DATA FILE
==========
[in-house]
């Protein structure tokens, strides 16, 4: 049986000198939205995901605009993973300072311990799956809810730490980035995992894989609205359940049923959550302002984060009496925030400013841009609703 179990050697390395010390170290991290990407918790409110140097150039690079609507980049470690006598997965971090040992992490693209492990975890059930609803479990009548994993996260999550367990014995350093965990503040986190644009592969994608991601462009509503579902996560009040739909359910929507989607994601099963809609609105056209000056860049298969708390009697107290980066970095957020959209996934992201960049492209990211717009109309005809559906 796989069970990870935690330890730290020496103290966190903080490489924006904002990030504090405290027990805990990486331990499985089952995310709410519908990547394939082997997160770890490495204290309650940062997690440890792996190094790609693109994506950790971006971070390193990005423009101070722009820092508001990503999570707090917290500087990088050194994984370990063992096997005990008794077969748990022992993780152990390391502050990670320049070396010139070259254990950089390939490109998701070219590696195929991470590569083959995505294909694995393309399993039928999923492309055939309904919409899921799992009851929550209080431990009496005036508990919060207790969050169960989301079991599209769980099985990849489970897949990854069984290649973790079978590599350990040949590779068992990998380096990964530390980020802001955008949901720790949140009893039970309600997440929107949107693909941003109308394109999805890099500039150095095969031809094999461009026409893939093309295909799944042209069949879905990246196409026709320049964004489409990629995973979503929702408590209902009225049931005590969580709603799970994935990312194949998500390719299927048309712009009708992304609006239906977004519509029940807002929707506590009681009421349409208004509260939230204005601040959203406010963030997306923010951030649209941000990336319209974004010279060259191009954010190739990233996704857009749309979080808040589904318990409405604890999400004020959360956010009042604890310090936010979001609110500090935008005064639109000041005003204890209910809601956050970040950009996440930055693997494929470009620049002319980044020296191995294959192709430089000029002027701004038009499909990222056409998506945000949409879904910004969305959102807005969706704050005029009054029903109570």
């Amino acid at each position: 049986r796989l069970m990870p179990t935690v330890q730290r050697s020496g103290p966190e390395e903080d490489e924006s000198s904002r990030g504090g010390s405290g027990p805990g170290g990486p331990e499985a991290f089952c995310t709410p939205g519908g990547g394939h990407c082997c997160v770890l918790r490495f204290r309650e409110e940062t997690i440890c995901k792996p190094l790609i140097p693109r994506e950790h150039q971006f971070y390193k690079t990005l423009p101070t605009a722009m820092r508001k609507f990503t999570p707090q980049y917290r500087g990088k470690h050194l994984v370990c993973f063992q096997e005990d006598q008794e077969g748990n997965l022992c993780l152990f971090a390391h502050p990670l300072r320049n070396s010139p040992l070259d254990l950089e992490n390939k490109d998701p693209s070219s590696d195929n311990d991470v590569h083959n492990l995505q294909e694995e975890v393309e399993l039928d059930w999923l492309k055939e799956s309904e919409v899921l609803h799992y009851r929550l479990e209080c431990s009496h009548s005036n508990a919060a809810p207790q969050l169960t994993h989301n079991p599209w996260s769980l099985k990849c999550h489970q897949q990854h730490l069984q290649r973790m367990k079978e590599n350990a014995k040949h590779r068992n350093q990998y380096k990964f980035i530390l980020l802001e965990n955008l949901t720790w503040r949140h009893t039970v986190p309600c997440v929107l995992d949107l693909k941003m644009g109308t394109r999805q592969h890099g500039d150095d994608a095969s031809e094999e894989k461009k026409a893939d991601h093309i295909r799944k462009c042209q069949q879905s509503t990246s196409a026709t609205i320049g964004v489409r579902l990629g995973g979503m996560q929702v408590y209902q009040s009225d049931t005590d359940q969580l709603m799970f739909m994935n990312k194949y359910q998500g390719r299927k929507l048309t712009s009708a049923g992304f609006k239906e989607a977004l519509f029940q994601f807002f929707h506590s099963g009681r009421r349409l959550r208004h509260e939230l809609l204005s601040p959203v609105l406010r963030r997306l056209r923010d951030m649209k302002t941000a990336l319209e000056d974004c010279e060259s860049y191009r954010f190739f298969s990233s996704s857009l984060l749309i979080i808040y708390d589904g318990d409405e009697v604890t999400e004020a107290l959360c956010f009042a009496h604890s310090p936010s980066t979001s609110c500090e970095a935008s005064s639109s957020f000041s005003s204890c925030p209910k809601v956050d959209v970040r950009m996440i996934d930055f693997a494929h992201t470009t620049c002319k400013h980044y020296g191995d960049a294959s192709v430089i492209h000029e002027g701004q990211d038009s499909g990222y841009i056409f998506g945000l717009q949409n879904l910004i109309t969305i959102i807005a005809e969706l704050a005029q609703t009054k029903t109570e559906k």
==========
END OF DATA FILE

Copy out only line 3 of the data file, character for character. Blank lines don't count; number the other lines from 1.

């Amino acid at each position: 049986r796989l069970m990870p179990t935690v330890q730290r050697s020496g103290p966190e390395e903080d490489e924006s000198s904002r990030g504090g010390s405290g027990p805990g170290g990486p331990e499985a991290f089952c995310t709410p939205g519908g990547g394939h990407c082997c997160v770890l918790r490495f204290r309650e409110e940062t997690i440890c995901k792996p190094l790609i140097p693109r994506e950790h150039q971006f971070y390193k690079t990005l423009p101070t605009a722009m820092r508001k609507f990503t999570p707090q980049y917290r500087g990088k470690h050194l994984v370990c993973f063992q096997e005990d006598q008794e077969g748990n997965l022992c993780l152990f971090a390391h502050p990670l300072r320049n070396s010139p040992l070259d254990l950089e992490n390939k490109d998701p693209s070219s590696d195929n311990d991470v590569h083959n492990l995505q294909e694995e975890v393309e399993l039928d059930w999923l492309k055939e799956s309904e919409v899921l609803h799992y009851r929550l479990e209080c431990s009496h009548s005036n508990a919060a809810p207790q969050l169960t994993h989301n079991p599209w996260s769980l099985k990849c999550h489970q897949q990854h730490l069984q290649r973790m367990k079978e590599n350990a014995k040949h590779r068992n350093q990998y380096k990964f980035i530390l980020l802001e965990n955008l949901t720790w503040r949140h009893t039970v986190p309600c997440v929107l995992d949107l693909k941003m644009g109308t394109r999805q592969h890099g500039d150095d994608a095969s031809e094999e894989k461009k026409a893939d991601h093309i295909r799944k462009c042209q069949q879905s509503t990246s196409a026709t609205i320049g964004v489409r579902l990629g995973g979503m996560q929702v408590y209902q009040s009225d049931t005590d359940q969580l709603m799970f739909m994935n990312k194949y359910q998500g390719r299927k929507l048309t712009s009708a049923g992304f609006k239906e989607a977004l519509f029940q994601f807002f929707h506590s099963g009681r009421r349409l959550r208004h509260e939230l809609l204005s601040p959203v609105l406010r963030r997306l056209r923010d951030m649209k302002t941000a990336l319209e000056d974004c010279e060259s860049y191009r954010f190739f298969s990233s996704s857009l984060l749309i979080i808040y708390d589904g318990d409405e009697v604890t999400e004020a107290l959360c956010f009042a009496h604890s310090p936010s980066t979001s609110c500090e970095a935008s005064s639109s957020f000041s005003s204890c925030p209910k809601v956050d959209v970040r950009m996440i996934d930055f693997a494929h992201t470009t620049c002319k400013h980044y020296g191995d960049a294959s192709v430089i492209h000029e002027g701004q990211d038009s499909g990222y841009i056409f998506g945000l717009q949409n879904l910004i109309t969305i959102i807005a005809e969706l704050a005029q609703t009054k029903t109570e559906k």